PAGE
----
Over the past 30 years, the Serrana Region has gone through a process of agricultural modernization . This region is the main agricultural area in Rio de Janeiro, produces mainly vegetables, fruits and flowers, and employs the greatest numbers of workers engaged in agricultural activities in the state [12, 22]. According to Brazilian Institute of Geography and Statistics data, large amounts of pesticides are used to grow fruits, vegetables, and flowers. The 1996 volume of pesticides sold in the Serrana Region represented approximately 50% of the total sales volume in the entire state .
Consumption of pesticides in Brazil increased from 600 million liters to 850 million liters between 2002 and 2011. The number of commercialized chemicals increased from 468 in 1995 to 600 in 2003. Per hectare consumption of pesticides increased from 3.2 kg to 3.6 kg between 2000 and 2009. In the Serrana Region, pesticide use has been high since 1986, which suggests that the population has been exposed to high levels of these chemicals over the last three decades. Considering the latency period between exposure and cancer diagnosis, it is reasonable to propose that the high use of pesticides in this region could have contributed to increases in the occurrence of diseases related to pesticides, including brain cancer [47–49].
Most of the pesticides used in horticulture, and fruit and flower cultivation are members of the organophosphate and carbamate classes of pesticides. Over the last few years, the carcinogenesis mechanisms associated with chemical induction and promotion of tumors by chemicals has been well-studied. Organophosphate and carbamate pesticides have two possible mechanisms of carcinogenesis. One mechanism is based on genotoxicity (ability to react with DNA) and the other is based on epigenetic mechanisms (changes that alter genetic expression without modifying the DNA sequence) . In vitro evidence indicates that organophosphate pesticides induce DNA mutations and methylation. The herbicide paraquat promotes changes in histone acetylation in cell culture [51–53].
Brain cancer in the Serrana Region should be more investigated further. Other studies have found that farmer and resident rural populations have high estimates of risk of death from specific cancers, especially brain cancers [54, 55]. Exposure to pesticides may have an important role for the development of brain cancer, as indicated by the mortality rates that were found in our study.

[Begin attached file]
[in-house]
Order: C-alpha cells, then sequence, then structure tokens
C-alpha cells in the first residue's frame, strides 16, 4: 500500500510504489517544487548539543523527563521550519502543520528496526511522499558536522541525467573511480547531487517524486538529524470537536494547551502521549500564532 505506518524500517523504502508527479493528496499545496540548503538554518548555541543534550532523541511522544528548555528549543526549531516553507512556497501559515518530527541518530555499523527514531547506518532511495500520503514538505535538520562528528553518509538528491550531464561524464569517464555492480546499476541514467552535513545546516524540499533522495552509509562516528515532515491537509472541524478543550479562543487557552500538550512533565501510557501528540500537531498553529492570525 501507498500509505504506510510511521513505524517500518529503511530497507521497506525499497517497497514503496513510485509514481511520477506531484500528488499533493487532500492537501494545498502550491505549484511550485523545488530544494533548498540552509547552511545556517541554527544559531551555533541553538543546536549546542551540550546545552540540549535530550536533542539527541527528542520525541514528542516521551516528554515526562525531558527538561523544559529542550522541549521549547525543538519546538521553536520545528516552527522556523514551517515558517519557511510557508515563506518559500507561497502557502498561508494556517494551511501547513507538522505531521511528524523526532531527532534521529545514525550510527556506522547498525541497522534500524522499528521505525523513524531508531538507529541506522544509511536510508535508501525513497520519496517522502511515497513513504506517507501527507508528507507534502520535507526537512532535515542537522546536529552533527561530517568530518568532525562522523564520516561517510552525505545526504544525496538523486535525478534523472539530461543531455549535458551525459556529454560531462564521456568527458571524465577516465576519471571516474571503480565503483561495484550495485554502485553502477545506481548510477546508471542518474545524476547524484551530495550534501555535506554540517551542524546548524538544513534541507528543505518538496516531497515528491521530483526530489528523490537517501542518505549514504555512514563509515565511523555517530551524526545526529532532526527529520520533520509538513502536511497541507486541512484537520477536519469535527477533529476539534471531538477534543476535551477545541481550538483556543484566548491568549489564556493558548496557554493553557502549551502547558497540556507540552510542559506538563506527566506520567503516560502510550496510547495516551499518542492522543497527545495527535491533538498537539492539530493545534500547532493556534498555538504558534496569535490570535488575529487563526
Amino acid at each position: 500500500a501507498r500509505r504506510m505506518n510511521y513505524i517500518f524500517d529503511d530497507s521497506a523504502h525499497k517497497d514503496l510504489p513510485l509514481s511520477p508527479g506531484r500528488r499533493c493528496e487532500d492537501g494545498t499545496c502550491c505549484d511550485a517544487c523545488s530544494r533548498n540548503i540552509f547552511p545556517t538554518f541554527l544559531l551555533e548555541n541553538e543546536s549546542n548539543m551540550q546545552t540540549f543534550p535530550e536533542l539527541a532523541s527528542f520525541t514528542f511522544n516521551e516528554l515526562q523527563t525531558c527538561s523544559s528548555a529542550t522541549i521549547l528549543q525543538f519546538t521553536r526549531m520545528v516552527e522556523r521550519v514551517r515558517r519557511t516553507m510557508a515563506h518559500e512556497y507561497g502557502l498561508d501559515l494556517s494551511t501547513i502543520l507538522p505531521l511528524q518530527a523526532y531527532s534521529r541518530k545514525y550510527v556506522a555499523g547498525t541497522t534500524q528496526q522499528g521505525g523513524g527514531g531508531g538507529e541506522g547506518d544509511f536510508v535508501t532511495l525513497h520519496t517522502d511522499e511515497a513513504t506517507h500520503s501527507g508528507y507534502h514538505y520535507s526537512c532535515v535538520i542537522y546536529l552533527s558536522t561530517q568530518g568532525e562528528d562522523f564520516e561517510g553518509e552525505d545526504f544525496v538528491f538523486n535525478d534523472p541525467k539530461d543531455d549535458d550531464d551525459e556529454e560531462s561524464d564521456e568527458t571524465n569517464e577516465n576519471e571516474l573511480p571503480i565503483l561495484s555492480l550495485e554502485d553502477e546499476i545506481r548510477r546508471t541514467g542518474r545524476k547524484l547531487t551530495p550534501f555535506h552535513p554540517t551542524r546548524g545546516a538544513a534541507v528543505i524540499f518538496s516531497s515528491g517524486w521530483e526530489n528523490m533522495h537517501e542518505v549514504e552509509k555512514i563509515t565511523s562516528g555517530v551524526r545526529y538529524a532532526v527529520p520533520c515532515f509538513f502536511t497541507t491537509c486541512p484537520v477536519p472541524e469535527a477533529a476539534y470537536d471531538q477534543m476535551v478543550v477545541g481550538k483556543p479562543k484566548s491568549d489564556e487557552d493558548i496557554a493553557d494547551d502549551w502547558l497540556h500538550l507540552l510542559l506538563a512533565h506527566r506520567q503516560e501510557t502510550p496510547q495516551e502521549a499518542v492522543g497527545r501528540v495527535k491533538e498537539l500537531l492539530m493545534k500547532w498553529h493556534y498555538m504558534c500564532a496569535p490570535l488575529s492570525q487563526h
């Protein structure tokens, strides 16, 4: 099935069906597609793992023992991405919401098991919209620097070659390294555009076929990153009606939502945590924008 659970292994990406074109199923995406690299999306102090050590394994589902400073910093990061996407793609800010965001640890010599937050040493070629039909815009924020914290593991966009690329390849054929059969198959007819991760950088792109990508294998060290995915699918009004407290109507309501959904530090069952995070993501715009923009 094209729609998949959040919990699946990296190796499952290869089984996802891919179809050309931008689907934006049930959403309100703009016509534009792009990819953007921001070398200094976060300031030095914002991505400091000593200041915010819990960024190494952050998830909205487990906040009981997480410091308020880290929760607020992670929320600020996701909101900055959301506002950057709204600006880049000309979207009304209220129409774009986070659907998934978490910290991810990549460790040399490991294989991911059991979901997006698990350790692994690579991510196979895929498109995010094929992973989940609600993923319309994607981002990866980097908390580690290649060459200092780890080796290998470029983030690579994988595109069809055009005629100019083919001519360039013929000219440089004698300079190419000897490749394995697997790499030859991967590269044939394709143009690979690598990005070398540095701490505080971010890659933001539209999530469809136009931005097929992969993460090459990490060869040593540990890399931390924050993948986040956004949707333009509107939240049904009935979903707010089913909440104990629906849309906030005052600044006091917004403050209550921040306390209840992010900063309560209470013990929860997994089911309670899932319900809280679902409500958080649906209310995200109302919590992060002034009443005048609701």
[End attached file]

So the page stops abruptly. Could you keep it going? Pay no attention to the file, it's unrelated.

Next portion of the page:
Our results should be interpreted cautiously because ecological studies can be affected by inherent design limitations . A common limitation of studies that use death certificate data is the accuracy of the mortality statistics. However, in a Rio de Janeiro-based study, Monteiro et al.  reported an accuracy of 90.1% in the reporting of death from brain cancer. In the Serrana Region, data on deaths from brain cancer had a positive predictive value of 90% . The ratio of the reported deaths in Chapter 18 (Sign Symptoms and Abnormal Findings in Physical Examination and Laboratorial Works) was 4.95% during the study period, and values <6% indicate good record quality . Another study limitation is inherent to uncertainties attributed to the nonidentifiability of the models [15, 28]. The three components age, period, and cohort are linear, and it is impossible to simultaneously estimate all three effects in the regression models. We used a method proposed by Holfrold to account for this problem .
This original study detected differences in the epidemiological patterns of brain cancer. Internationally accepted variables were used to study the distribution of disease (e.g., the distribution of mortality by age group (age effect), calendar year of death (period effect), and birth year of the deceased (cohort effect). This approach enabled us to generate hypotheses about the contribution of different environmental factors that may explain regional disparities in the distribution of mortality from brain cancer.
This study contributes to the understanding of ecological risk factors for death from brain cancer. The age-period-cohort model proved to be an efficient analytical method and found important differences in mortality patterns that suggest that there were differences in exposure between the two regions. We also found that there was a significant cohort effect, which suggested that residing in an agricultural area during early life increased the risk of mortality. This result supports the hypothesis that environmental exposures are determinants in mortality from brain cancer. Other studies of this population should be prioritized to determine the individual factors that are associated with the development of cancer.